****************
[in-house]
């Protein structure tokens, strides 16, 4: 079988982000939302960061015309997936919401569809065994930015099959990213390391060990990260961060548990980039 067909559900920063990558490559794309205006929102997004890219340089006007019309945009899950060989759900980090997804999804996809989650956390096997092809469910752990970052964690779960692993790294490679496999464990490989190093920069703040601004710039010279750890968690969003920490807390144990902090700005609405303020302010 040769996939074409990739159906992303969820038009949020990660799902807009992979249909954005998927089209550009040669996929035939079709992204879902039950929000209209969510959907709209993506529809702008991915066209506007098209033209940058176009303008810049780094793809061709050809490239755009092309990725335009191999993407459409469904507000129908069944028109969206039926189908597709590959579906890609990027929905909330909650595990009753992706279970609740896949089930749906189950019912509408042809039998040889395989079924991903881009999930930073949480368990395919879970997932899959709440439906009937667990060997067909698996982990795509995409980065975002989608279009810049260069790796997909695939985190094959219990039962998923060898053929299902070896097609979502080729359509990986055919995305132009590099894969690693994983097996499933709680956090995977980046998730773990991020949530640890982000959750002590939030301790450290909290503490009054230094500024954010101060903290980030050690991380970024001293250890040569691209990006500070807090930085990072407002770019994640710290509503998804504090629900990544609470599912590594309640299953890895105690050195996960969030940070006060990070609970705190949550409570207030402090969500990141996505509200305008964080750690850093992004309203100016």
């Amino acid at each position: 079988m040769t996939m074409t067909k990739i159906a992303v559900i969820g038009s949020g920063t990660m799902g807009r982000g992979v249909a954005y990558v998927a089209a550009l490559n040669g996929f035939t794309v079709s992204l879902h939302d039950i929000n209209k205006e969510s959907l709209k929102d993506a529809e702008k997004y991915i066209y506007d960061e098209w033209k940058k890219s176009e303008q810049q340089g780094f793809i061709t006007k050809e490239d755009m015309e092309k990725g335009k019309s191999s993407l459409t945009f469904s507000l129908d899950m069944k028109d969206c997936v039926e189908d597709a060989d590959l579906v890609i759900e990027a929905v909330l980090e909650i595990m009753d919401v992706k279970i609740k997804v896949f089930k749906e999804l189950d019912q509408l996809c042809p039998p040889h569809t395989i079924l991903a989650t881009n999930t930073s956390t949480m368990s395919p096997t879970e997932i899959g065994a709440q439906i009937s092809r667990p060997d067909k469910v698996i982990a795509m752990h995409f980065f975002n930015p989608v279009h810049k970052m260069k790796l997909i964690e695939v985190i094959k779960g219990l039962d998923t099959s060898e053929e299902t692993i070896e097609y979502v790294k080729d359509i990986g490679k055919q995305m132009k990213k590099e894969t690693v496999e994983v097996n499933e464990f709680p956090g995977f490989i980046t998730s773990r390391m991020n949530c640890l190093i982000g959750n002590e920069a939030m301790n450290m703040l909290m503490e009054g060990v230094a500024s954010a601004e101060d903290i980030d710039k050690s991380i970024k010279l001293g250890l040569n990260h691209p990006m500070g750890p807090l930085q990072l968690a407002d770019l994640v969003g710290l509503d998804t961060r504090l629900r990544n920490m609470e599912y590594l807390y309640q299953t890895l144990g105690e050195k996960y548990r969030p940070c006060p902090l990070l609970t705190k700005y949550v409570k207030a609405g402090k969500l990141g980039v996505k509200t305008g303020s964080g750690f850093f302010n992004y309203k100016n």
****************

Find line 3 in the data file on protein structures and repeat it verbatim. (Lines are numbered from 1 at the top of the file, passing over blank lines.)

């Amino acid at each position: 079988m040769t996939m074409t067909k990739i159906a992303v559900i969820g038009s949020g920063t990660m799902g807009r982000g992979v249909a954005y990558v998927a089209a550009l490559n040669g996929f035939t794309v079709s992204l879902h939302d039950i929000n209209k205006e969510s959907l709209k929102d993506a529809e702008k997004y991915i066209y506007d960061e098209w033209k940058k890219s176009e303008q810049q340089g780094f793809i061709t006007k050809e490239d755009m015309e092309k990725g335009k019309s191999s993407l459409t945009f469904s507000l129908d899950m069944k028109d969206c997936v039926e189908d597709a060989d590959l579906v890609i759900e990027a929905v909330l980090e909650i595990m009753d919401v992706k279970i609740k997804v896949f089930k749906e999804l189950d019912q509408l996809c042809p039998p040889h569809t395989i079924l991903a989650t881009n999930t930073s956390t949480m368990s395919p096997t879970e997932i899959g065994a709440q439906i009937s092809r667990p060997d067909k469910v698996i982990a795509m752990h995409f980065f975002n930015p989608v279009h810049k970052m260069k790796l997909i964690e695939v985190i094959k779960g219990l039962d998923t099959s060898e053929e299902t692993i070896e097609y979502v790294k080729d359509i990986g490679k055919q995305m132009k990213k590099e894969t690693v496999e994983v097996n499933e464990f709680p956090g995977f490989i980046t998730s773990r390391m991020n949530c640890l190093i982000g959750n002590e920069a939030m301790n450290m703040l909290m503490e009054g060990v230094a500024s954010a601004e101060d903290i980030d710039k050690s991380i970024k010279l001293g250890l040569n990260h691209p990006m500070g750890p807090l930085q990072l968690a407002d770019l994640v969003g710290l509503d998804t961060r504090l629900r990544n920490m609470e599912y590594l807390y309640q299953t890895l144990g105690e050195k996960y548990r969030p940070c006060p902090l990070l609970t705190k700005y949550v409570k207030a609405g402090k969500l990141g980039v996505k509200t305008g303020s964080g750690f850093f302010n992004y309203k100016n």